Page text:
Apr 4, '12 by VespertinasI thought maybe I was going crazy so I re-read the first few pages of this thread and reassured myself I still never felt that wish_me_luck came off with an attitude. In fact, at times I felt that (despite making worthwhile points) RNsRWe was more overtly hostile. But THEN I read this gem:
Quote from healthstarSo if one DOES mind having a SN, then they are NOT a good nurse or even intelligent? It's too bad wish_me_luck just bore the brunt of representing all the SNs who really are THIS obnoxious.If you are a good nurse/teacher/preceptor you won't mind having a student nurse passing meds, doing dressing changes, monitoring VS, doing I and O, calling the doctor etc......because you can supervise the student, you can be with her at all times.....stop her whenever she's wrong...I strongly believe that student nurses make the job much easier for those nurses who are actually organized and intelligent.
Quote from Fiona59You know, we did too. But I still felt that I needed to re-start from at least the middle once I was hired on a unit that was a different specialty from the one where I completed my practicum.@ Vespertinas (sorry if I've spelt it wrong)
Pepper ain't tough, she's Canadian. That's the way of Canadian nursing. Orientation is to learn the unit/hospital routine. New grads are expected to know how to be a nurse.
Pepper, like myself was required to show that we could manage a full patient load before we could graduate and write our exams.
Apr 4, '12 by RNsRWeQuote from VespertinasThanks. I think.I thought maybe I was going crazy so I re-read the first few pages of this thread and reassured myself I still never felt that wish_me_luck came off with an attitude. In fact, at times I felt that (despite making worthwhile points) RNsRWe was more overtly hostile. But THEN I read this gem:...<insert obnoxious post here from student>...
Apr 5, '12 by PetsToPeopleAll of the original questions posted by the OP have been answered, although in a round about way. If she is doing some sort of research for a report or some such for school, I believe she is getting a bit of an idea of what she may expect when she goes to clinicals. Basically it will be either hit or (mostly) miss on whether or not she will get a nurse who is a good teacher or a bad one. Either way she has some control over her own destiny, and either her nurse will teach her or she can go find someone else who will. Be proactive, this is your education, your future, and atleast for me, I will be darned if I will let anyone get in between me and my families future.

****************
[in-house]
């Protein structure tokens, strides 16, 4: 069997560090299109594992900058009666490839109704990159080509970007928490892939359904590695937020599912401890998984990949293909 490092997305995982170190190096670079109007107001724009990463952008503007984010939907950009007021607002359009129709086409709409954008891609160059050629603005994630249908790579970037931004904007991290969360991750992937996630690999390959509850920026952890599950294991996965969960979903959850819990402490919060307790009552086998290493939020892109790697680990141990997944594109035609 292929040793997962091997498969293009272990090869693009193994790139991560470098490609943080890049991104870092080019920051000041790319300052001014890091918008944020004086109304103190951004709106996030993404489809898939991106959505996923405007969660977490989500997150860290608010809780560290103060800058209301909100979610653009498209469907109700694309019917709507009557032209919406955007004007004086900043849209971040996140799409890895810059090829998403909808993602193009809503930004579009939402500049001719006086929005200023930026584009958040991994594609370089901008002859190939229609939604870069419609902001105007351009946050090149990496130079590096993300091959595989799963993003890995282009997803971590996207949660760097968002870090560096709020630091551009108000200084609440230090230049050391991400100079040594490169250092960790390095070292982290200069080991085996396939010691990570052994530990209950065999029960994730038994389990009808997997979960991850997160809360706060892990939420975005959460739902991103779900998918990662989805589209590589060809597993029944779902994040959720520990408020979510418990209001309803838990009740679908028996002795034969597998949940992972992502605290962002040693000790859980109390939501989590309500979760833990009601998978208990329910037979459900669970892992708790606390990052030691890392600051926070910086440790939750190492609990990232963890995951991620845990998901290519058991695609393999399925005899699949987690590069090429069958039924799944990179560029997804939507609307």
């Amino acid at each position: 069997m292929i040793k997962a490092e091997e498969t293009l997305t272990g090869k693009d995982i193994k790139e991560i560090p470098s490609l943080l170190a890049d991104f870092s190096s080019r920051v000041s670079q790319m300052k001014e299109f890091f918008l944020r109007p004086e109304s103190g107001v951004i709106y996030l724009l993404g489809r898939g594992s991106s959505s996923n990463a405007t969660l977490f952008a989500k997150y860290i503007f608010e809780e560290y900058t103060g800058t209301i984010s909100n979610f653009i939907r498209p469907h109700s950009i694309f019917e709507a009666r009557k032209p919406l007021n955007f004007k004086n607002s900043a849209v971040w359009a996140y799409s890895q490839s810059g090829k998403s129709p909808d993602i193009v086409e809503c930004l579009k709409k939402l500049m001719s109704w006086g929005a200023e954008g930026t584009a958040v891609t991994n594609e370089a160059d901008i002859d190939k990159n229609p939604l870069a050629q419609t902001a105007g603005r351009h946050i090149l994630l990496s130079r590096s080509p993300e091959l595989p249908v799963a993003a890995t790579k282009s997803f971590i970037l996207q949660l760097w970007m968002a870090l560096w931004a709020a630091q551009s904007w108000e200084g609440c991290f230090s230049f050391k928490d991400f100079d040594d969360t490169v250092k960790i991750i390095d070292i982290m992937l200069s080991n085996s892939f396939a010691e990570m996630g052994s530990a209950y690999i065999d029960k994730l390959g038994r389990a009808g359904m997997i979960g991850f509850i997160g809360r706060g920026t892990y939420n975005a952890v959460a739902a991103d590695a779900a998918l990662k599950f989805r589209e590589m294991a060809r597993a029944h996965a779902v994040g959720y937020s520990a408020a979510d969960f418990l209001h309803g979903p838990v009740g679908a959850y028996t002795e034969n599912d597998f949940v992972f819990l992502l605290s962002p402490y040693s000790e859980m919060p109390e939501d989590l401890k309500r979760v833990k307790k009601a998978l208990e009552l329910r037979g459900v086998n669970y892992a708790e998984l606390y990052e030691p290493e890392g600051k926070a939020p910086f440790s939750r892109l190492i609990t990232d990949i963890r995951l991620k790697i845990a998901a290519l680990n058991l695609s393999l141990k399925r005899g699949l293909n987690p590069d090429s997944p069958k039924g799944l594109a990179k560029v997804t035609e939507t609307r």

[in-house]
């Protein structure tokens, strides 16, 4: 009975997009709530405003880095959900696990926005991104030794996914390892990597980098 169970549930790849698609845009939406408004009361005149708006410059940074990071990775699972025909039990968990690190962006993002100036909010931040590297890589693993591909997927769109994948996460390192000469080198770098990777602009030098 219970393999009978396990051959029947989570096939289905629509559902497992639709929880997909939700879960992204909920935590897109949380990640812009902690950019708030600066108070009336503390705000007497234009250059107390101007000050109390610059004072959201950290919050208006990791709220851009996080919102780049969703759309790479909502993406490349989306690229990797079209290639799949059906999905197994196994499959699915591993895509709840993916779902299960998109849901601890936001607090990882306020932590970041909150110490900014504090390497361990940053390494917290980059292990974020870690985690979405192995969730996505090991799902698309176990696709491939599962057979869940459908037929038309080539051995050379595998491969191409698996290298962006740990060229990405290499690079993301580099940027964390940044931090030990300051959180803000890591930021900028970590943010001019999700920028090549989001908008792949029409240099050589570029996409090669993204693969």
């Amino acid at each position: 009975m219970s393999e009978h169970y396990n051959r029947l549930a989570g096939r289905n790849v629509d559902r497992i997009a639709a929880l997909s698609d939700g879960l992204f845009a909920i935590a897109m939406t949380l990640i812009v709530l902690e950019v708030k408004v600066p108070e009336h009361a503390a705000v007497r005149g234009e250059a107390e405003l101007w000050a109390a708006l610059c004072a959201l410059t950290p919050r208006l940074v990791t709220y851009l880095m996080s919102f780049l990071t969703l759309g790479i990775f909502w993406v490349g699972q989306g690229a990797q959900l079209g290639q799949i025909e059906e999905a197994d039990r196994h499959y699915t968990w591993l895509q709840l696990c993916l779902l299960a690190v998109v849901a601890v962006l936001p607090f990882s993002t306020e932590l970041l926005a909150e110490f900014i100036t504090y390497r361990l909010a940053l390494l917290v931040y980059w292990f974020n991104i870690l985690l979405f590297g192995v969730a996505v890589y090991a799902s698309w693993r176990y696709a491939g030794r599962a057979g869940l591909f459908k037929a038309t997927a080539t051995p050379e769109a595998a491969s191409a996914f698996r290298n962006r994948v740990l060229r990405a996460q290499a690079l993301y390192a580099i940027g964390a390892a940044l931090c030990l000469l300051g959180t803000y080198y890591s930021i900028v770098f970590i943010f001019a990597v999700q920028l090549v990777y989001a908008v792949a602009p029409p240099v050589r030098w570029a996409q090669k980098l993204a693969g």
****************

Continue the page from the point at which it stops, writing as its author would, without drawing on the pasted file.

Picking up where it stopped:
The nurses less than enthusiastic feelings on taking on a SN can have to do with many things, such as higher pt to nurse ratios and higher pt acuity; just as some SN do not make great students, some nurses do not make good teachers; low morale in the dept where the nurse works and also consider the group mentality of that dept., if there are many nurses there who do not like taking on a student, other nurses tend to pick up on and share that mentality...there are so many factors at play.
When I worked as a Vet Tech I loved to take on new employees for training, of course it wasn't easy, but things worth doing seldom are. Somedays I was a great teacher, and some days not so good. And I have had great students, good students and reeaallly bad students. What I loved the most was to see that wide eyed look they get when they do something new on their own (while I observe, because, seriously, no one is going to really learn from just watching someone else do something), and then they look at you and you get to share that moment with them, as if it were ten years ago and you were doing that procedure for the first time all over again. And the more complicated the procedure the better, such as intubating a cat or doing a jugular blood draw, or helping them through a critical thinking process on an ICU pt and you see them connect the dots and see that light over their head flick on because they've solved the puzzle.
I am a firm believer that a nurse should never be forced to take on a student, and of course there should be some type of compensation for those who volunteer, and it does not necessarily have to be monetary in nature. I was never paid extra, nor compensated in any way, although it would have been a nice.